Above: the Eastern Caribbean Supreme Court in St Kitts
By the Caribbean Journal staff
The new Evidence Act that was passed by the St Kitts and Nevis National Assembly in September is now in effect.
The act replaced a 135-year-old Evidence Act that originated in the United Kingdom, like most pre-independence legislation in the country.
The act provides a series of new changes to the law of evidence, including a provision that determines the competence of a witness to testify, the admissibility of computer-generated business records and the admissibility of testimony from fearful witnesses who have either disappeared or passed away.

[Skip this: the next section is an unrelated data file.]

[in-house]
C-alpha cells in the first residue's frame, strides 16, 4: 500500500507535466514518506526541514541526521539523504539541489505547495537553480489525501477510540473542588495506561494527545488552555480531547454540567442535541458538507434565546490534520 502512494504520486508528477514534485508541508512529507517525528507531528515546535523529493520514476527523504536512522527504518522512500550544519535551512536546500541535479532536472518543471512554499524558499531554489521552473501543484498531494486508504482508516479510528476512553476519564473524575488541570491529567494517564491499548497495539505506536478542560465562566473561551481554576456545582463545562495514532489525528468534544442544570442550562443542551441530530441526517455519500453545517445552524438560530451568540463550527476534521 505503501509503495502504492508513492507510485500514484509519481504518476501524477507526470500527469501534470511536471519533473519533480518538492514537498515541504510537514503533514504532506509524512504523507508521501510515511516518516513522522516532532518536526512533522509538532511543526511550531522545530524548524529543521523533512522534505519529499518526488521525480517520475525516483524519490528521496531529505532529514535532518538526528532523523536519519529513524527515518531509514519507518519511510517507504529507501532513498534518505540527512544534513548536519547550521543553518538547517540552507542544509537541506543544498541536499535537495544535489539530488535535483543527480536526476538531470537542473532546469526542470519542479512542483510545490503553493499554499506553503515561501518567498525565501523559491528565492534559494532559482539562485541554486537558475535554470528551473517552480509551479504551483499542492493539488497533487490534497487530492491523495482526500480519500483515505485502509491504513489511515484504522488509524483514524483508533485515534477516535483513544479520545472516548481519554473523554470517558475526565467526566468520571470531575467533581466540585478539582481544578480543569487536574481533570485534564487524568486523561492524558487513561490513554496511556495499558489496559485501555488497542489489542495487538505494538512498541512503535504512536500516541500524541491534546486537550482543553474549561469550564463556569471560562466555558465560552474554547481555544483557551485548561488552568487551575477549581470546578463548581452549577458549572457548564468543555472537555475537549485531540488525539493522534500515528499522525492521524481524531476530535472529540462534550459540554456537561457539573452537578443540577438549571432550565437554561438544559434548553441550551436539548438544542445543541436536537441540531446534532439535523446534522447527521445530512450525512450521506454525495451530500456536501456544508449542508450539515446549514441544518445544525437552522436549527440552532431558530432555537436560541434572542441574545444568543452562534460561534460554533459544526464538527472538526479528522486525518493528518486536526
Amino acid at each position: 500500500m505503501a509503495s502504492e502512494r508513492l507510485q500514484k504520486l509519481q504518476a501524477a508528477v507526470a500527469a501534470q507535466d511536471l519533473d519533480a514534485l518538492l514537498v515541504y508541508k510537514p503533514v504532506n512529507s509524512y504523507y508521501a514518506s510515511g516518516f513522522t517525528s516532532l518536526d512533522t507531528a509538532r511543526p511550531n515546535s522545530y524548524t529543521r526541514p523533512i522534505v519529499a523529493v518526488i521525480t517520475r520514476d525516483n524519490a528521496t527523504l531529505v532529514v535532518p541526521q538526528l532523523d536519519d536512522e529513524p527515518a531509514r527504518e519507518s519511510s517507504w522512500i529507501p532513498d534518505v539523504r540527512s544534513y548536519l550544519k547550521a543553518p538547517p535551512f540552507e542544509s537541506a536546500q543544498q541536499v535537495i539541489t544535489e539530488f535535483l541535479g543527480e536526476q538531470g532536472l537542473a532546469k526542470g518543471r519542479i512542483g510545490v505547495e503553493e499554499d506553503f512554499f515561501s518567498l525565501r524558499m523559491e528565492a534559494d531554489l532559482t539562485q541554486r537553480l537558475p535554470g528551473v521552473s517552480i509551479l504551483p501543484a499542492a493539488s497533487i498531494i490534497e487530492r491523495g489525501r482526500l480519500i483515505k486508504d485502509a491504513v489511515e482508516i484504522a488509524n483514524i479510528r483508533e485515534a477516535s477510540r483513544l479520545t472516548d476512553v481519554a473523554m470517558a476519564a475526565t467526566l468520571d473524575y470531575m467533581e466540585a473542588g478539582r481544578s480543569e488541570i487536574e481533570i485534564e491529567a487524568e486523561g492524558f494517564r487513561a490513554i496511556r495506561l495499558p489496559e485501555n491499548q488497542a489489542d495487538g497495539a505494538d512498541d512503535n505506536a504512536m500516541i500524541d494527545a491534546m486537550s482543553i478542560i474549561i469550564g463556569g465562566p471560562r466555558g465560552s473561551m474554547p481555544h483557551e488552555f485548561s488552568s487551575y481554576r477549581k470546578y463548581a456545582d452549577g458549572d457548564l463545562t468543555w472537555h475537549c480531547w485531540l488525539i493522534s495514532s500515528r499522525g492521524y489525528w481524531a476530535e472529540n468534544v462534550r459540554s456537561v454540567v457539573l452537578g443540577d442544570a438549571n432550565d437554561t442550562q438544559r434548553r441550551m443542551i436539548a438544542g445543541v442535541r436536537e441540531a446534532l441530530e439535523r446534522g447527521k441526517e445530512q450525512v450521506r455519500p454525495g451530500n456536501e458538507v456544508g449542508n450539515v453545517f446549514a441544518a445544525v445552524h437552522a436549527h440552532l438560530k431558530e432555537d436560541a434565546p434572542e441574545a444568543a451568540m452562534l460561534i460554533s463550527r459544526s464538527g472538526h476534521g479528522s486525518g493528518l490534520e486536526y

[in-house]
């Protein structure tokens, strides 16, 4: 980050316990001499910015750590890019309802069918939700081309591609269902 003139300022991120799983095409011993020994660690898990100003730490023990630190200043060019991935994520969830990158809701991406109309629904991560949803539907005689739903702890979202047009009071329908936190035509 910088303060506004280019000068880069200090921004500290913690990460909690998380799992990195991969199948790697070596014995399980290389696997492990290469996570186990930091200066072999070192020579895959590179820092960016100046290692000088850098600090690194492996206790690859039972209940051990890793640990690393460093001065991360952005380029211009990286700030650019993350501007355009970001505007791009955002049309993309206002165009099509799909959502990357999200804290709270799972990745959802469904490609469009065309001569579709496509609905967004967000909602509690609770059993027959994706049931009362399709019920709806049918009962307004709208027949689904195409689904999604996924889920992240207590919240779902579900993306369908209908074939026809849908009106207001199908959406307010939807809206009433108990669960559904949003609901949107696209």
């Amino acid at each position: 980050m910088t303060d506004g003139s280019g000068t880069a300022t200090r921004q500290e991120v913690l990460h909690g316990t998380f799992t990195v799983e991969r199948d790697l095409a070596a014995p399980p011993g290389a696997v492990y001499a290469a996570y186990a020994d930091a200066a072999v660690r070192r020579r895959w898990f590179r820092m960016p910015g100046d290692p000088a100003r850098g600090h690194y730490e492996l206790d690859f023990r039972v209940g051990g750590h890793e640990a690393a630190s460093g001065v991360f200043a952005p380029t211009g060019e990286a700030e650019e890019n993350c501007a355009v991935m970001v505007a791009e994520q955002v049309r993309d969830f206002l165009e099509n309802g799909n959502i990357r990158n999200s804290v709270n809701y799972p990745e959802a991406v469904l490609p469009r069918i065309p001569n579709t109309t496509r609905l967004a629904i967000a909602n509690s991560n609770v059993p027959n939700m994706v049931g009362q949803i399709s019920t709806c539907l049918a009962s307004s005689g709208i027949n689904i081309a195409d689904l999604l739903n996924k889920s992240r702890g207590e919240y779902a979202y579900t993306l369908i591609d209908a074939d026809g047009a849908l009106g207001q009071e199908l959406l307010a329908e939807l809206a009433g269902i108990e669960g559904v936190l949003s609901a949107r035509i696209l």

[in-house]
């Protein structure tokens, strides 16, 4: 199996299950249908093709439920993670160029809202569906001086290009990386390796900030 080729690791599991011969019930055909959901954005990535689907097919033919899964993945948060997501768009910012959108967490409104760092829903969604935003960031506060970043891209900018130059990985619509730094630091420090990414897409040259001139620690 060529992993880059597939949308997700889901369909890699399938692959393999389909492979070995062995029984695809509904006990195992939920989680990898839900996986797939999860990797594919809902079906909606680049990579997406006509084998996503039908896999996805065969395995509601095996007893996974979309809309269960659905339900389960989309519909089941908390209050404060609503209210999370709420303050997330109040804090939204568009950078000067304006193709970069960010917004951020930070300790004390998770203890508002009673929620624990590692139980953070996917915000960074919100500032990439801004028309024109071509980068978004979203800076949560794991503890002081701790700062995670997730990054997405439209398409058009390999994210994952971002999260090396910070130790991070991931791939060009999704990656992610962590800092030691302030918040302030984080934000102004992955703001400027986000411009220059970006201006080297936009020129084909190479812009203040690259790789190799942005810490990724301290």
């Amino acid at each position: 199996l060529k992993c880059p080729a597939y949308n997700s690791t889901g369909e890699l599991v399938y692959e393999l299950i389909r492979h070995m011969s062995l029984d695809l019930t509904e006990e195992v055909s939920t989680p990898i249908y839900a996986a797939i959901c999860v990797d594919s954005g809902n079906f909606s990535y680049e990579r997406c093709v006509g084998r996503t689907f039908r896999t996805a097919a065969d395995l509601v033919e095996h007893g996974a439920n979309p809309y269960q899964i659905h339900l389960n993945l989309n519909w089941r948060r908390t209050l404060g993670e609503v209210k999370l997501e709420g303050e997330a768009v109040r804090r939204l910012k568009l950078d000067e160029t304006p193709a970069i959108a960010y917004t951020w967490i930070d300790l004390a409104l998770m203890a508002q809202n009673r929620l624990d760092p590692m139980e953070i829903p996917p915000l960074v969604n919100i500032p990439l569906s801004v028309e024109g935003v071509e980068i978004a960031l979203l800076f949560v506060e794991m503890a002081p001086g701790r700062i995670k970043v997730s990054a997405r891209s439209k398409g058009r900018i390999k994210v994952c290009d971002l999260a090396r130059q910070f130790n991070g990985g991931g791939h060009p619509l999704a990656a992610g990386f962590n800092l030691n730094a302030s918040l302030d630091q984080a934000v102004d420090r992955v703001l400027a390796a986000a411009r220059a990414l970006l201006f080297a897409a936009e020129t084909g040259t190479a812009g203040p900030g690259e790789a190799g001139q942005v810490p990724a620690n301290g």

The major change was greater protection for witnesses.
When the law was passed, National Assembly Speaker Curtis Martin cited a case where a defendant charged with assassinating a police officer had orchestrated the murder of a witness in the case.
“There have been many cases where eye-witnesses have retracted their statements made at the preliminary inquiry,” he said at the time.
The new law introduces the concept of “compellability,” which determines whether, as a matter of law, a witness can be obliged to give evidence when he or she does not wish to do so.
A provision covering witness anonymity has not yet taken effect.